Chair Grijalva Applauds New Biden Administration Initiatives Announced at White House Tribal Nations Summit

Washington, D.C. – Chair Raúl M. Grijalva (D-Ariz.) today commended the Biden administration for several new initiatives that will help strengthen the federal government’s relationship with tribal nations and advance equity for Indigenous Peoples in the United States. The new efforts were announced during the White House Tribal Nations Summit, which took place Monday and Tuesday of this week. 

The summit was the first formal convening of tribal leaders and agency officials hosted by the White House since 2016. The Obama administration established the summit as an annual event starting in 2008, but the Trump administration discontinued it for four years.  

The initiatives announced at the summit add to the already widely celebrated decisions by the Biden administration to place a 20-year moratorium on new oil and gas leasing on public lands surrounding Chaco Culture National Historical Park and to issue an executive order addressing the Missing and Murdered Indigenous Women (MMIW) crisis.  

The newly announced initiatives include: 

  • A multi-agency agreement between the departments of Education, Health and Human Services, and the Interior (DOI) to establish a Native Language Working Group that will collaborate on programming, resource development, and policies related to the preservation of Native American languages. 
  • A joint initiative between DOI and the U.S. Department of Agriculture to establish the Tribal Homelands Initiative, which will strengthen the role of tribal communities in co-stewardship with the federal government of public lands. 
  • A formal commitment by DOI and 16 other federal agencies to protect tribal treaty rights in agency policymaking and regulatory processes.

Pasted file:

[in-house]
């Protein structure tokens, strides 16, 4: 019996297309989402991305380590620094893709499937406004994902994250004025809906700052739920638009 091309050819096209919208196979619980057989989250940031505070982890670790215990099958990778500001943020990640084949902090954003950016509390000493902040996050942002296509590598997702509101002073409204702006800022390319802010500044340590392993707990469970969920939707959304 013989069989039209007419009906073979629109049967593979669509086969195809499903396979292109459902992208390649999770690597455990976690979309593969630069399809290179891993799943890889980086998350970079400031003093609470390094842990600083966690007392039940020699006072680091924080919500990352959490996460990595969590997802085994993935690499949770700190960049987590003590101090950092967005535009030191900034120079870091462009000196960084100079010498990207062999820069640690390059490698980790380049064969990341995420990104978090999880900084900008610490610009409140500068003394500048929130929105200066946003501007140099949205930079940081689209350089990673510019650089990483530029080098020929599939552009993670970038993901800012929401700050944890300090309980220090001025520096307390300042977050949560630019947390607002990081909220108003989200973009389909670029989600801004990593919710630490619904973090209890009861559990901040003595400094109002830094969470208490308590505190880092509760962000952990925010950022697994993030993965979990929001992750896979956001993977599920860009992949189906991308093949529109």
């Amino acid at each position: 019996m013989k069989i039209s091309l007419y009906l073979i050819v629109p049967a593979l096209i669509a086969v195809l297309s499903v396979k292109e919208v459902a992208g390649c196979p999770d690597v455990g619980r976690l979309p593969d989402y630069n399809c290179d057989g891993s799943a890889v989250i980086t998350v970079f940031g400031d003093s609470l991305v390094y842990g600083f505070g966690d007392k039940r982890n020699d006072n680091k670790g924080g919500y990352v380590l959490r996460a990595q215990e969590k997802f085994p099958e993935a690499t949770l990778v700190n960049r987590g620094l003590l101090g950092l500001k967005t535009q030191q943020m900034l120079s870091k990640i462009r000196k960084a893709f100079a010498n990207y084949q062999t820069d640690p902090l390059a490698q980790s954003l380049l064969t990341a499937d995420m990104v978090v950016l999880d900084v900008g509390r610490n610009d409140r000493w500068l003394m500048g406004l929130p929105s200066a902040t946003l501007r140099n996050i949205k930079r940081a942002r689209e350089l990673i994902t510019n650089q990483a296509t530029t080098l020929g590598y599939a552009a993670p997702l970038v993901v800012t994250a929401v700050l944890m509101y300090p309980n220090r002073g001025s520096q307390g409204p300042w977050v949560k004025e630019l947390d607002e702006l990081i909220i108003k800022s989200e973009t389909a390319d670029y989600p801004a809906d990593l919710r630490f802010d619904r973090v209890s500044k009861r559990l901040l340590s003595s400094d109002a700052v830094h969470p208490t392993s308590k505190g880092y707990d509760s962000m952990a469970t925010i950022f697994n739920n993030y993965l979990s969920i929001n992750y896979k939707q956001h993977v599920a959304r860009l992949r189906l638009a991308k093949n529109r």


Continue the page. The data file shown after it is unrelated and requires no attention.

• memo from the White House Office of Science & Technology Policy and the Council on Environmental Quality to all federal department and agency heads establishing the role of Indigenous Traditional Ecological Knowledge in informing federal decision-making. 

“This week’s Tribal Nations Summit and the new efforts announced by President Biden mark the start of a new day for the federal government’s relationship with Indian Country,” Grijalva said. “The Biden administration is taking real, concrete steps forward, rather than just paying the lip service of the past. I am more and more optimistic that this nation’s dark history of ignoring, silencing, and suppressing the voices of Indigenous Peoples will one day be far behind us.” 

The initiatives announced at the White House Tribal Nations Summit build on many of the Committee on Natural Resources oversight and legislative efforts that have taken place under the leadership of Chair Grijalva. For more information about the Committee’s work in the Subcommittee for Indigenous Peoples of the United States, please visit us here.

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